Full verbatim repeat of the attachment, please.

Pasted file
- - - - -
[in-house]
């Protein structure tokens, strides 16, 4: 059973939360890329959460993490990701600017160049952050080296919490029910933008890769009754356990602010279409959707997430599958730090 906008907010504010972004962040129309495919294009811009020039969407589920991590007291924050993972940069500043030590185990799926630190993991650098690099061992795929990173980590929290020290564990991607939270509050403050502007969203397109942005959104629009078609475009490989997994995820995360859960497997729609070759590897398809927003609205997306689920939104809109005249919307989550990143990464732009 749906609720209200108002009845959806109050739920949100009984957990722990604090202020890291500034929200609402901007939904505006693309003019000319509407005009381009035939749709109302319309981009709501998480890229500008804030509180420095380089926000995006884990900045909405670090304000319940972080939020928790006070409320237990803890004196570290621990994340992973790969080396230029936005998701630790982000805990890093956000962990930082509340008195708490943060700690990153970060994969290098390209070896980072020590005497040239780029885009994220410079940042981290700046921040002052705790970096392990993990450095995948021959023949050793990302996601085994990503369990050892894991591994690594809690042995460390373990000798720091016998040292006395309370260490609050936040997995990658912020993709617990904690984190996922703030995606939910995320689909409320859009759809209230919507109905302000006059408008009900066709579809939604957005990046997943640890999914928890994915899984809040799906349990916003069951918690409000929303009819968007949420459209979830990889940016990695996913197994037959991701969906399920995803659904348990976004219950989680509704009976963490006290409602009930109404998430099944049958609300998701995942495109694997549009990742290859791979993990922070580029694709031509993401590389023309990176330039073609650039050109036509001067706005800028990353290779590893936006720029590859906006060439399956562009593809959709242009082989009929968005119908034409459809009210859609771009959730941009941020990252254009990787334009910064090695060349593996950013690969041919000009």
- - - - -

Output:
[in-house]
């Protein structure tokens, strides 16, 4: 059973939360890329959460993490990701600017160049952050080296919490029910933008890769009754356990602010279409959707997430599958730090 906008907010504010972004962040129309495919294009811009020039969407589920991590007291924050993972940069500043030590185990799926630190993991650098690099061992795929990173980590929290020290564990991607939270509050403050502007969203397109942005959104629009078609475009490989997994995820995360859960497997729609070759590897398809927003609205997306689920939104809109005249919307989550990143990464732009 749906609720209200108002009845959806109050739920949100009984957990722990604090202020890291500034929200609402901007939904505006693309003019000319509407005009381009035939749709109302319309981009709501998480890229500008804030509180420095380089926000995006884990900045909405670090304000319940972080939020928790006070409320237990803890004196570290621990994340992973790969080396230029936005998701630790982000805990890093956000962990930082509340008195708490943060700690990153970060994969290098390209070896980072020590005497040239780029885009994220410079940042981290700046921040002052705790970096392990993990450095995948021959023949050793990302996601085994990503369990050892894991591994690594809690042995460390373990000798720091016998040292006395309370260490609050936040997995990658912020993709617990904690984190996922703030995606939910995320689909409320859009759809209230919507109905302000006059408008009900066709579809939604957005990046997943640890999914928890994915899984809040799906349990916003069951918690409000929303009819968007949420459209979830990889940016990695996913197994037959991701969906399920995803659904348990976004219950989680509704009976963490006290409602009930109404998430099944049958609300998701995942495109694997549009990742290859791979993990922070580029694709031509993401590389023309990176330039073609650039050109036509001067706005800028990353290779590893936006720029590859906006060439399956562009593809959709242009082989009929968005119908034409459809009210859609771009959730941009941020990252254009990787334009910064090695060349593996950013690969041919000009």